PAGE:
Saturday, 14 August 2004

Do you use TiVo? Or own a Windows XP Media Center Edition PC (and if so do you use the MCE features at all)? What about PC-based software that does TiVo/MCE-like functionality, such as SnapStream?

I'm a TiVo guy - I have one of the original 20GB TiVos that I "hacked" and now it has 240GB of storage in it, and I can't imagine ever running out of space. I've recorded (literally) every episode of the West Wing, and each and every day I record the Daily Show and Dennis Miller. I love Season Passes, and I still have tons of space left.

But there are certain things I wish it was better at.

I have been considering, for some time, going the route of a Media Center PC. I want and need a new PC anyhow (mine's dead in the water under the desk and I have been lap-topping it the past few months). Two things have stopped me, though. The main problem is the fact that I can't build my own - I have to buy a pre-built machine and none of them really meet my (very specific and picky) needs. The second is cost - I'm not interested in shelling out the premium that the system builders charge, when you consider what you'll end up with. Yeah, I know I could use the MSDN subscription to download it and build a "test" machine, but that's not really kosher. Point is, it's the restrictive nature of the operating system and how it's licensed that's stopped me. Other than that, I'm all game.

There are other options I may just look at. For example, I've played with SnapStream's software in the past. These days they are selling a product called Beyond TV, and they will soon be coming out with Beyond Media, which will will have some nifty features and will work nicely with Beyond TV, they say. It looks very promising, and it's affordable. Hopefully there will be a version of Beyond TV to test soon - I'll be interested to see what it looks like and how it works. If I can arrange an early test copy, I'll even review it here, maybe do a side-by side thing. We'll see.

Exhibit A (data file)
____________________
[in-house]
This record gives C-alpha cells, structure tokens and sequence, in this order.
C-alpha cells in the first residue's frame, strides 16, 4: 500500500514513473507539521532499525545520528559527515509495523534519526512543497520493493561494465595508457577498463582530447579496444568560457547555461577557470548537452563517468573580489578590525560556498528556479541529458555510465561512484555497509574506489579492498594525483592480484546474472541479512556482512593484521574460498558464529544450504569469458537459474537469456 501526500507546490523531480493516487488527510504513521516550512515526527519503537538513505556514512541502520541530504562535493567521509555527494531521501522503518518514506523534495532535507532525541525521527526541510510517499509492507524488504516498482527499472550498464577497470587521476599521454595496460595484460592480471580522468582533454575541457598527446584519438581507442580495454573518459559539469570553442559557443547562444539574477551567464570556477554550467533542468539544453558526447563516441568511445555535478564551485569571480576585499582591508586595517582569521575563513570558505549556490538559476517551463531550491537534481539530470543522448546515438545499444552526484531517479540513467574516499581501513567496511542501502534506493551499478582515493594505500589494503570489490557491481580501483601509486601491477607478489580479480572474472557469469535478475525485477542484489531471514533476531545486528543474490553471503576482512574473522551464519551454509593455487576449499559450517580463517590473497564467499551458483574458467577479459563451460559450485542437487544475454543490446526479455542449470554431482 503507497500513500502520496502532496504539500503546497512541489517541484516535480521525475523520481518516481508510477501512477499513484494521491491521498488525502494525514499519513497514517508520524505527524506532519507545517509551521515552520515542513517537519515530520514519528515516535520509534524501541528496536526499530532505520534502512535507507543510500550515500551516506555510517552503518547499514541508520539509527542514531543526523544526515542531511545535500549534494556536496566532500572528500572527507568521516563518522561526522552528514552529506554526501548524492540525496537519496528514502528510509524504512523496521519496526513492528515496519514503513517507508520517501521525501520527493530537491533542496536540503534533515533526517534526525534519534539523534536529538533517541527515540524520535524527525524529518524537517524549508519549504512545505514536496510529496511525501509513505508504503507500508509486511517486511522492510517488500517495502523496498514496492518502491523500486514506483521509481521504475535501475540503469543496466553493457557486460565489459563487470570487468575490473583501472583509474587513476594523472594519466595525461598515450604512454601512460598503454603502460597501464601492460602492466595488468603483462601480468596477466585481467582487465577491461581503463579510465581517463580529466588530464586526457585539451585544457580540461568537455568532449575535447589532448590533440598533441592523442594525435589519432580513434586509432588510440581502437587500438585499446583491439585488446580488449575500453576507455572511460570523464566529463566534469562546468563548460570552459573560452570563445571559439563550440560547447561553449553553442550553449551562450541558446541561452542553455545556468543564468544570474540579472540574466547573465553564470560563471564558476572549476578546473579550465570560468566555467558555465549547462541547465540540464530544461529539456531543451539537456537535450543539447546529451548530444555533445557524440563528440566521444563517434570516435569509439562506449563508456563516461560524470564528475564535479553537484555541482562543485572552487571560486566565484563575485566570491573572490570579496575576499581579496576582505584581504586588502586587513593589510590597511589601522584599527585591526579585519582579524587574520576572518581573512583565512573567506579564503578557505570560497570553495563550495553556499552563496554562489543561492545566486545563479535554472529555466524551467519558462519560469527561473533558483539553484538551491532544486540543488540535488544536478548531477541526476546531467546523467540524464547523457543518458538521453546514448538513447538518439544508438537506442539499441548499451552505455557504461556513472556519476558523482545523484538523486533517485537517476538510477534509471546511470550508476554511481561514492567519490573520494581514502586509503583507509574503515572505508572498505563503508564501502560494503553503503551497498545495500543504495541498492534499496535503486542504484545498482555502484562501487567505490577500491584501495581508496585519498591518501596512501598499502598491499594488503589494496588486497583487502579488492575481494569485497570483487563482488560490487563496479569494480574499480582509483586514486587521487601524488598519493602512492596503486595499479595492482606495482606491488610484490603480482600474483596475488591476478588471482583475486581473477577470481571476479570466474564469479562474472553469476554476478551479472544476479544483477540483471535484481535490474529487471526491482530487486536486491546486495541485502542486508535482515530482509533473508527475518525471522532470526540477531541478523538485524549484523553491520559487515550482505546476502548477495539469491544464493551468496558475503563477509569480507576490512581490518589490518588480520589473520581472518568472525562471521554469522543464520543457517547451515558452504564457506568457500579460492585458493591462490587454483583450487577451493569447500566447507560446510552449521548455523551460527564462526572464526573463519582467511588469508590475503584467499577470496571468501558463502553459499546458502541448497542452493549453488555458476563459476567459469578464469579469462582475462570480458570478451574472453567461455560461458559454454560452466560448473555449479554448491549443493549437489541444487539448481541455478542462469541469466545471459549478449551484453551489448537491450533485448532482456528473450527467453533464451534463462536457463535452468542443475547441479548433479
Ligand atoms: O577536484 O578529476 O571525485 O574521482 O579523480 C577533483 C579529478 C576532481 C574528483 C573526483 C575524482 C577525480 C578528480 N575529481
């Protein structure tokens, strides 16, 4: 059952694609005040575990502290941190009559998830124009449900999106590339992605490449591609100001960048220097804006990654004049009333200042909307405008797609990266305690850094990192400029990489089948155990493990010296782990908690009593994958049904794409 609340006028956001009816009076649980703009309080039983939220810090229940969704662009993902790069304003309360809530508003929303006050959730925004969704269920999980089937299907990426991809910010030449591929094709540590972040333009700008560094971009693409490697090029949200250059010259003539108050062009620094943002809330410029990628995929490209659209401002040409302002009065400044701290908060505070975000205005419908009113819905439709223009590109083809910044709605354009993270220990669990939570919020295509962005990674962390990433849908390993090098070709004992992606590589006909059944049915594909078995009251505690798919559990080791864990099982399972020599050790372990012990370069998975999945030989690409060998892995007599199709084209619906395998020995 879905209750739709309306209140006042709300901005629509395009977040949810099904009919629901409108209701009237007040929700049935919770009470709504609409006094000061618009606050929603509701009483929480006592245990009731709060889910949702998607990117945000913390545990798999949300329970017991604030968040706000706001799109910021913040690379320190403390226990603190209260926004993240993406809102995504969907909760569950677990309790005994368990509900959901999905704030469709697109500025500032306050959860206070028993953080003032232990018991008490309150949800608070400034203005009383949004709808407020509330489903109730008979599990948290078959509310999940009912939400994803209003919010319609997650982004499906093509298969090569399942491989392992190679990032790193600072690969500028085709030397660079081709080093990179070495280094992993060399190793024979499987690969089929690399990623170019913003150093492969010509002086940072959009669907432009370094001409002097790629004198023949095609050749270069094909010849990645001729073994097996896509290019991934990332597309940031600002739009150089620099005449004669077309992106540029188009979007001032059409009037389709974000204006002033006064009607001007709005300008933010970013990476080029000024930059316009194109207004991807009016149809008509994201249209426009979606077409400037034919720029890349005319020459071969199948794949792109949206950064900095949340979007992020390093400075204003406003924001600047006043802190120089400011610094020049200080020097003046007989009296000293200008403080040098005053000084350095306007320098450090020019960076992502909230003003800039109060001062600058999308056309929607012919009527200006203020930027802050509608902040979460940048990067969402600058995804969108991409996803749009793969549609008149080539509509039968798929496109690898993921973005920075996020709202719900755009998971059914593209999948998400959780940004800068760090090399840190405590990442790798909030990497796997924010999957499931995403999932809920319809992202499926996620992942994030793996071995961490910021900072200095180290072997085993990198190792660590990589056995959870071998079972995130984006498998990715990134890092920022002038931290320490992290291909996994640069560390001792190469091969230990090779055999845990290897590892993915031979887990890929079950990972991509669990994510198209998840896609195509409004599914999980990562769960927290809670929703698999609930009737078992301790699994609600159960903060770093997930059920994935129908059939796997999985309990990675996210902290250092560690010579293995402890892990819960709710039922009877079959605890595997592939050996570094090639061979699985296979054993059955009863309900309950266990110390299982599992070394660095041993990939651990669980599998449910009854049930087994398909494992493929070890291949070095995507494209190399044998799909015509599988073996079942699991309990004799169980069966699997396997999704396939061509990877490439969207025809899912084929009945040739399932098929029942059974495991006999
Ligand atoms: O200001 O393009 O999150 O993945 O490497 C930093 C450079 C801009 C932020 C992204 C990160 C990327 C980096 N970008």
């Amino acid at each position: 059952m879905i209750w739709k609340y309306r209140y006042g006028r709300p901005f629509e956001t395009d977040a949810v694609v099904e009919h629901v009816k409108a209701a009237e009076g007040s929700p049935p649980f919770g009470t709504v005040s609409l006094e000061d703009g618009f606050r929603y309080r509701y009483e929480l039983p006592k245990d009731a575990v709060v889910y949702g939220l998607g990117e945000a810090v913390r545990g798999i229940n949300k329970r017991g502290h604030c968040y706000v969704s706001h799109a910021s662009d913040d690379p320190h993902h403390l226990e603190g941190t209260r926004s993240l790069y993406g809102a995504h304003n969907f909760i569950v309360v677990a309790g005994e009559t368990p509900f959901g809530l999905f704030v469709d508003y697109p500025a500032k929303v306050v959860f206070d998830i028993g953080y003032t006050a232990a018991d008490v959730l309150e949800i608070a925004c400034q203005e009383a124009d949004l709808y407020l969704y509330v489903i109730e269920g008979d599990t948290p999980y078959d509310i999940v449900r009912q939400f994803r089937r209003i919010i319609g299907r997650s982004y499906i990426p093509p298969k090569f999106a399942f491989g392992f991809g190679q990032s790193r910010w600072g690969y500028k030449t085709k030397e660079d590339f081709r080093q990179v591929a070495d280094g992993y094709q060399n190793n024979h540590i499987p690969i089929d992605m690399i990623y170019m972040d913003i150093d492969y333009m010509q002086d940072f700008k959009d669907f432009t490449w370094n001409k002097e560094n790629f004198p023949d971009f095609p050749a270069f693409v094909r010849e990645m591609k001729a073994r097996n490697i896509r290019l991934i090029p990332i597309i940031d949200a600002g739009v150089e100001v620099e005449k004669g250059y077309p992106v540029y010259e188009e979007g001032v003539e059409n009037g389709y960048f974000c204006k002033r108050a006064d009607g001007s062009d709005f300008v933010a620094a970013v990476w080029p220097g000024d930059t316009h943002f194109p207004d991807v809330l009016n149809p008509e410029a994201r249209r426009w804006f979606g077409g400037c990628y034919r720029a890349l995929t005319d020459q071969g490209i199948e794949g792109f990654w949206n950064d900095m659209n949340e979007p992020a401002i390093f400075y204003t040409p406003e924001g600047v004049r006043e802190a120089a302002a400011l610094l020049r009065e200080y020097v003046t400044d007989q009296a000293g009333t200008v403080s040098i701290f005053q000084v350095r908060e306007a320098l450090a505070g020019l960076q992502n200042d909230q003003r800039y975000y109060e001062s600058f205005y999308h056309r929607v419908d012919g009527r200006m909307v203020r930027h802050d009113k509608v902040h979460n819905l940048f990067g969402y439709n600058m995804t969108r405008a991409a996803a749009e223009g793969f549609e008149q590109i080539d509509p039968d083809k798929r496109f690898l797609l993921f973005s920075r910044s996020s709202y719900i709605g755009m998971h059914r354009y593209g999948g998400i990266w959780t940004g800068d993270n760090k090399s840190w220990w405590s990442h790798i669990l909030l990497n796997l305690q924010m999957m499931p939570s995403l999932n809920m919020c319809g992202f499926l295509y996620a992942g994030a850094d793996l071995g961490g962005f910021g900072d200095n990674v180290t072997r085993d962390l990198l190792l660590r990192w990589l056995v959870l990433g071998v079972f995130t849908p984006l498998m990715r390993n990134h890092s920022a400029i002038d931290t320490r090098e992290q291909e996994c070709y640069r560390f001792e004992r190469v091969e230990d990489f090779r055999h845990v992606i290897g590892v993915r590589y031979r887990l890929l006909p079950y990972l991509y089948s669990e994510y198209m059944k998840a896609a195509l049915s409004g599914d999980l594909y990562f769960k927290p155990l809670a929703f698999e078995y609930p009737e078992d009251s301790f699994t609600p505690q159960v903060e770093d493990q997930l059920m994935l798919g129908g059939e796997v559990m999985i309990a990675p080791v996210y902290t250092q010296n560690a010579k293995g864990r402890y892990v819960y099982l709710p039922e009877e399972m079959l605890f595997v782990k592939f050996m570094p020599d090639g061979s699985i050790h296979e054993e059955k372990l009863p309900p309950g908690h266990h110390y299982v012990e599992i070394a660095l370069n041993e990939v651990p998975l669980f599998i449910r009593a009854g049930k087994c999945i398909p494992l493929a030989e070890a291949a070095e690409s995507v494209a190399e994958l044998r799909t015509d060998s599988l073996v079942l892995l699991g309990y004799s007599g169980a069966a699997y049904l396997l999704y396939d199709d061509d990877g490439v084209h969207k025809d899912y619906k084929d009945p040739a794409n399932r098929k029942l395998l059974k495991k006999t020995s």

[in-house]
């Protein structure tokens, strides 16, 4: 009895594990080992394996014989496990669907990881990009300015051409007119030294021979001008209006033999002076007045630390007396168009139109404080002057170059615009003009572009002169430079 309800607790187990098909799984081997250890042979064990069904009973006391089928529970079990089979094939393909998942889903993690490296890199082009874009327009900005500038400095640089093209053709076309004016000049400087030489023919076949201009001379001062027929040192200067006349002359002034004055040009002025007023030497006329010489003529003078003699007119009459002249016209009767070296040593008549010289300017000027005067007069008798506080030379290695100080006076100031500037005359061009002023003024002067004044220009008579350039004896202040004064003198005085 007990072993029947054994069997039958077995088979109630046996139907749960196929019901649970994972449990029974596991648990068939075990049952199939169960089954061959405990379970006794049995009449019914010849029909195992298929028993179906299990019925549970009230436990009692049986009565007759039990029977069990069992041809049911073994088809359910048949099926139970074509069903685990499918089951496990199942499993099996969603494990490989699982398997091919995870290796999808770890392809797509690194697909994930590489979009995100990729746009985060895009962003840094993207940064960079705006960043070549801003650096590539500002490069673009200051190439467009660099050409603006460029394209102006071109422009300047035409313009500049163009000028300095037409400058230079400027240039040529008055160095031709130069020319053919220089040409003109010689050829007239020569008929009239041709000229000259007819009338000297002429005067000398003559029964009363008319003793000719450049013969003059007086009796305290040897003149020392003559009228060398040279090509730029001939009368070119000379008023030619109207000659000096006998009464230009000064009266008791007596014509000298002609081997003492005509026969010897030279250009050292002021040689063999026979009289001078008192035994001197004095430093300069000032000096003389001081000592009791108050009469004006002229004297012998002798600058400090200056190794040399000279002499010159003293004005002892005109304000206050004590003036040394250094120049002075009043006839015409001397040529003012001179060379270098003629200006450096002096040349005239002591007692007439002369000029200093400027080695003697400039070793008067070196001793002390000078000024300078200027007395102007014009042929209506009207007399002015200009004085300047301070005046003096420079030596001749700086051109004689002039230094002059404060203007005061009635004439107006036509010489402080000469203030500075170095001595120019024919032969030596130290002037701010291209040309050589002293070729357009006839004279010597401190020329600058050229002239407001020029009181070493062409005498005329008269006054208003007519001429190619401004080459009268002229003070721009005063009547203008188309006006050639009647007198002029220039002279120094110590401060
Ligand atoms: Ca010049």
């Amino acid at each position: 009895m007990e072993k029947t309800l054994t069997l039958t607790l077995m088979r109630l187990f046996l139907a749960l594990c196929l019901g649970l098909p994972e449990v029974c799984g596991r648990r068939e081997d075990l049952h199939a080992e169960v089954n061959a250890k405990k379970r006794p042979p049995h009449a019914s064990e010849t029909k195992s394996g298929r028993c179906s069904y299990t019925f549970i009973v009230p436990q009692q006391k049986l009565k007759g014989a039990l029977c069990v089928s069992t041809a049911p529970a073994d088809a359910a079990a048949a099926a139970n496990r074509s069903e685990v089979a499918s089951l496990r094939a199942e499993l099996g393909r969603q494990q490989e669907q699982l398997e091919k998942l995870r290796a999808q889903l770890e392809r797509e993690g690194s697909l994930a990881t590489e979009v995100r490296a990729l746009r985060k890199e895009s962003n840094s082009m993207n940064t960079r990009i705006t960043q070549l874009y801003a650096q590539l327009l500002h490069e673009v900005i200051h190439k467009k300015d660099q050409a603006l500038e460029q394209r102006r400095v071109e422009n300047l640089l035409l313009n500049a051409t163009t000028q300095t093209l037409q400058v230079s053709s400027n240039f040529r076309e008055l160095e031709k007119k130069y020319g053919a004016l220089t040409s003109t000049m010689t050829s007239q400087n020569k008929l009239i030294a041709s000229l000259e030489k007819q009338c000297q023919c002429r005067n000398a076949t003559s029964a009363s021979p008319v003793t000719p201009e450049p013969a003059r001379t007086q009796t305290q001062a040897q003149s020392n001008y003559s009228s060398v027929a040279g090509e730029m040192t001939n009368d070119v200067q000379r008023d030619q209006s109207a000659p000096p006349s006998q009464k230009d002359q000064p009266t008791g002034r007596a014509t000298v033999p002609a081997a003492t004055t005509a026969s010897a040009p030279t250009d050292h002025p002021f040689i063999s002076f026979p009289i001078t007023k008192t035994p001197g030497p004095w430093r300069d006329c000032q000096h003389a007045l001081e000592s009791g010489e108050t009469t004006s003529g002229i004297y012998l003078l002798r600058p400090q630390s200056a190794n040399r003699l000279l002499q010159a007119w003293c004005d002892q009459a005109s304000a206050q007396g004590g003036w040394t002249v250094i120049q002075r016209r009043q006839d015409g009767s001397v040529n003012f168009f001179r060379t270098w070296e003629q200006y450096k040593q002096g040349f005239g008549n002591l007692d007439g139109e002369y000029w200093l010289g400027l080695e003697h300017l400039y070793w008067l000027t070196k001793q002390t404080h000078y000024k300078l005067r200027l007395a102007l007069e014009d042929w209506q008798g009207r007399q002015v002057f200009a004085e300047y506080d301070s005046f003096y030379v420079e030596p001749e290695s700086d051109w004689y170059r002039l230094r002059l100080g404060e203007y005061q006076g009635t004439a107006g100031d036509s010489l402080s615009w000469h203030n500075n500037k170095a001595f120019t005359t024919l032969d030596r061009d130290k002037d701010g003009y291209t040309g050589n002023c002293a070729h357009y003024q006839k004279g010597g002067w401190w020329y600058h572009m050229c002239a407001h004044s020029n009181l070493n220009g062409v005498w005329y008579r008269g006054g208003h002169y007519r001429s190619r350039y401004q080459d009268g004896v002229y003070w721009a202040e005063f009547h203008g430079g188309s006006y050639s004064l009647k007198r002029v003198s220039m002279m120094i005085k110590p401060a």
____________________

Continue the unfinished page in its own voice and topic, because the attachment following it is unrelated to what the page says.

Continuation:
But for now, I've got the TiVo. I just wish it did more. Yes, I have seen the Series-2 TiVo product with the Home Media option, and the ones that are built into a DirecTV receiver, and the ones that have the DVD recorder in them (yada yada), but it's just not all there for me. I want to detach from the central device and use media anywhere I like. Give me HDTV capability and network sharing and sync capabilities. What is I want to want to view a show or something on my PC? Quit dumbing down the hardware that's already in the box. Let me export my digital media files to whatever I want, and make it easy for gosh sakes.

In the "make-them-better" department, Thomas Hawk recently wrote "Ten things that Microsoft and TiVo must each do to win the living room," which anyone who is tracking the future of digital media for the home will be interested in reading. I think he's pretty spot-on.